The Washington Post

New Orleans leads nation in percentage of public charter school enrollment

FILE: Pre-kindergarten children attend classes at LEAP Academy Early Childhood School at KIPP DC. KIPP is a national network of public charter schools. (Astrid Riecken/For The Washington Post)

New Orleans led the nation last year as the city with the greatest percentage of students enrolled in public charter schools, followed by Detroit and the District of Columbia, according to a new survey released Tuesday by the National Alliance for Public Charter Schools.

According to the non-profit organization, 79 percent of public school students in New Orleans attended charters in the last school year, followed by 51 percent in Detroit, 43 percent in D.C., 36 percent each in Flint, Mich. and Kansas City, Mo. and 35 percent in Gary, Ind.

The school district with the largest number of students enrolled in public charter schools was Los Angeles, where more than 120,000 students attended charters. L.A. was followed by New York, Philadelphia, Detroit and Chicago, the survey found.

Hall County, Ga., which includes the city of Gainesville, led the nation in terms of the highest growth of charter students, largely because three traditional schools converted to charters, according to the alliance. Hall County was followed by San Diego; Duval County, Fla.; Newark, N.J. and Hillsborough County, Fla., the survey found.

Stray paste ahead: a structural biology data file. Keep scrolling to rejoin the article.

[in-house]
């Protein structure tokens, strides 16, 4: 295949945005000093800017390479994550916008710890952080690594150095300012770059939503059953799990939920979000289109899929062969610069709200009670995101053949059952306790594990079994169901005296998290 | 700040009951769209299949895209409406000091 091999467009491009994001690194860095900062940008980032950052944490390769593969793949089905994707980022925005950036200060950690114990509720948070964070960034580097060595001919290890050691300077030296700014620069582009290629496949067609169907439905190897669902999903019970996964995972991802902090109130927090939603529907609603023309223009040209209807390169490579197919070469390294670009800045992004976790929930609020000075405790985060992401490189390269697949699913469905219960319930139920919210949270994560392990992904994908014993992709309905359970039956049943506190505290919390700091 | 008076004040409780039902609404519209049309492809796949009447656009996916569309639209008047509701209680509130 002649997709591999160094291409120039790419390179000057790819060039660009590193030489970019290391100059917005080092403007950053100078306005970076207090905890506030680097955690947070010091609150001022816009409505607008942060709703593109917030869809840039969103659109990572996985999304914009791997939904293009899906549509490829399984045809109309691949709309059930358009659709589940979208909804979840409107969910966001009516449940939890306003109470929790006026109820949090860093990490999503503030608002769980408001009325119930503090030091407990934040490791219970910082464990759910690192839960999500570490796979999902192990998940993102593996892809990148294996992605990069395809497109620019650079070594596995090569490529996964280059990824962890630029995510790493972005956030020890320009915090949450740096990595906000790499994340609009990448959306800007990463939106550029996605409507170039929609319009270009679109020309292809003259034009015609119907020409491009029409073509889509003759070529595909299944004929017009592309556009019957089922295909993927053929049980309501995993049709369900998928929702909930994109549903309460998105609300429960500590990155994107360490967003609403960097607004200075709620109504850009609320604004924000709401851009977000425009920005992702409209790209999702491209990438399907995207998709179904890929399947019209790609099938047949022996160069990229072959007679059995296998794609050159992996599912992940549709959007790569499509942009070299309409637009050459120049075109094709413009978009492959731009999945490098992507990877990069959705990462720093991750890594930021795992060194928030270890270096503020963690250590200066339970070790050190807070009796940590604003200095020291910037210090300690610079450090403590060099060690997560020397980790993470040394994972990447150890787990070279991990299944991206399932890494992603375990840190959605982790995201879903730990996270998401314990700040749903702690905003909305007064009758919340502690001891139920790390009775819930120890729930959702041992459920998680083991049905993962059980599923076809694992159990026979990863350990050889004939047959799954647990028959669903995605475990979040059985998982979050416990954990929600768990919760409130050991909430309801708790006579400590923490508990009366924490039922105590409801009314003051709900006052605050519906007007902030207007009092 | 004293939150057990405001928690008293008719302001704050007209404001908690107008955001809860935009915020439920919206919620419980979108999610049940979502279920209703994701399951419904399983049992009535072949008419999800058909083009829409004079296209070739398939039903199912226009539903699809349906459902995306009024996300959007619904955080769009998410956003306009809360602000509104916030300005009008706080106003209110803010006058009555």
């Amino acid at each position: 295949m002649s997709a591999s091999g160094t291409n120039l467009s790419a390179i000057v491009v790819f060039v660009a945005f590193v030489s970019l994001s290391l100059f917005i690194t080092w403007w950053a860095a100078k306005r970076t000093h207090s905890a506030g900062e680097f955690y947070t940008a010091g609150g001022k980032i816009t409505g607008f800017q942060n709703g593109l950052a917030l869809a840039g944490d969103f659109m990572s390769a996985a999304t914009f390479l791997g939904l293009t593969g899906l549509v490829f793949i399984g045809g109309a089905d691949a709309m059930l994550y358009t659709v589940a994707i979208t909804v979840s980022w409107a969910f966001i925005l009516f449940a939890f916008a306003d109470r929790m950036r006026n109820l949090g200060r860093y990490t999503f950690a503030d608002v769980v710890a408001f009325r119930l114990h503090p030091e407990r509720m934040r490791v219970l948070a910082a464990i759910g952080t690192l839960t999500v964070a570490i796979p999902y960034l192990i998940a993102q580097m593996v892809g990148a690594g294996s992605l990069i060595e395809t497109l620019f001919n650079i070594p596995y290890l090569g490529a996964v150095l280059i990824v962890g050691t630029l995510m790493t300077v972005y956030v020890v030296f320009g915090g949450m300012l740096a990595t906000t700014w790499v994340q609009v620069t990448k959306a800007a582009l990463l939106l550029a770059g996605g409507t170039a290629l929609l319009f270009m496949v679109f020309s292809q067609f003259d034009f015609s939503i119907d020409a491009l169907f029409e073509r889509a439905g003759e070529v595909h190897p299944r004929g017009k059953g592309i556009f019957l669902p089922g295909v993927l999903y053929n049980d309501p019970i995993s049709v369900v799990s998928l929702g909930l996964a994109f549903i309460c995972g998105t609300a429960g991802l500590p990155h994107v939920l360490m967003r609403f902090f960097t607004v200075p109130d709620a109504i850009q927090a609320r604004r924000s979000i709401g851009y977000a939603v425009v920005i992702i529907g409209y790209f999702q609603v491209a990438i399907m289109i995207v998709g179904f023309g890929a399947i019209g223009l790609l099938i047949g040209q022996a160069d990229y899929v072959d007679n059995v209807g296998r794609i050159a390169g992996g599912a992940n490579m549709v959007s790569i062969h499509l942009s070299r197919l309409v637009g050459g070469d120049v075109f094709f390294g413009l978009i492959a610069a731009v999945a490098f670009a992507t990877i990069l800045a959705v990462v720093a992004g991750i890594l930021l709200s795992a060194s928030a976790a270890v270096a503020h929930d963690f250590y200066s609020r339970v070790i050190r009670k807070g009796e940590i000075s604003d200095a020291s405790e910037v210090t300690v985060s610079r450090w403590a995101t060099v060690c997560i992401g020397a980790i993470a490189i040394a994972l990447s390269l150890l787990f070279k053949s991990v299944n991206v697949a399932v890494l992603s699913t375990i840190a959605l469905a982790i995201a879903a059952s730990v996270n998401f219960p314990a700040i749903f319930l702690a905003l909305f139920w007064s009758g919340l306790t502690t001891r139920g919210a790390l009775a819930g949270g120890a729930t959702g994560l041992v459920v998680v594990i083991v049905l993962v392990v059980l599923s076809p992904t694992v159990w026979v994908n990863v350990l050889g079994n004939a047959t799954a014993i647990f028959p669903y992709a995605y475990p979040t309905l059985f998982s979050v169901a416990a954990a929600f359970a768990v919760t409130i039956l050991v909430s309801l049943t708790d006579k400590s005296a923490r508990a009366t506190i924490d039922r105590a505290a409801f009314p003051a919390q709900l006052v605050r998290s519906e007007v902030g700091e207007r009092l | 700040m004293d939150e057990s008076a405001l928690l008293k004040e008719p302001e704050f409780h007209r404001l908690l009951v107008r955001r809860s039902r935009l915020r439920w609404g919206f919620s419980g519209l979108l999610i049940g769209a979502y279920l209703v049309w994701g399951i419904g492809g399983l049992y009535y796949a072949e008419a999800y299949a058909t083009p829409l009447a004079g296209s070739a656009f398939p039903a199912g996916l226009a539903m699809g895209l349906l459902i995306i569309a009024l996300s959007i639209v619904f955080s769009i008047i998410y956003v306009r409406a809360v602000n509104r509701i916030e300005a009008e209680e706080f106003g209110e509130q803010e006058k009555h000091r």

Charters are public schools that are funded through tax dollars but are run independently from the centralized school system. Some are run by non-profit managers; others are operated by for-profit companies. Most are not unionized.

The number of school districts where charters make up at least 20 percent of the schools has climbed from six in 2005-2006 to 32 in 2012-2013, according to the alliance.

An analysis of the locations of charter schools showed that communities with high concentrations of public charter students tended to be in the Midwest and Northeast.

Lyndsey Layton has been covering national education since 2011, writing about everything from parent trigger laws to poverty’s impact on education to the shifting politics of school reform.

The Freddie Gray case

Please provide a valid email address.

You’re all set!

Campaign 2016 Email Updates

Please provide a valid email address.

You’re all set!

Get Zika news by email

Please provide a valid email address.

You’re all set!
Show Comments
Most Read



Success! Check your inbox for details.

See all newsletters

Close video player
Now Playing

To keep reading, please enter your email address.

You’ll also receive from The Washington Post:
  • A free 6-week digital subscription
  • Our daily newsletter in your inbox

Please enter a valid email address

I have read and agree to the Terms of Service and Privacy Policy.

Please indicate agreement.

Thank you.

Check your inbox. We’ve sent an email explaining how to set up an account and activate your free digital subscription.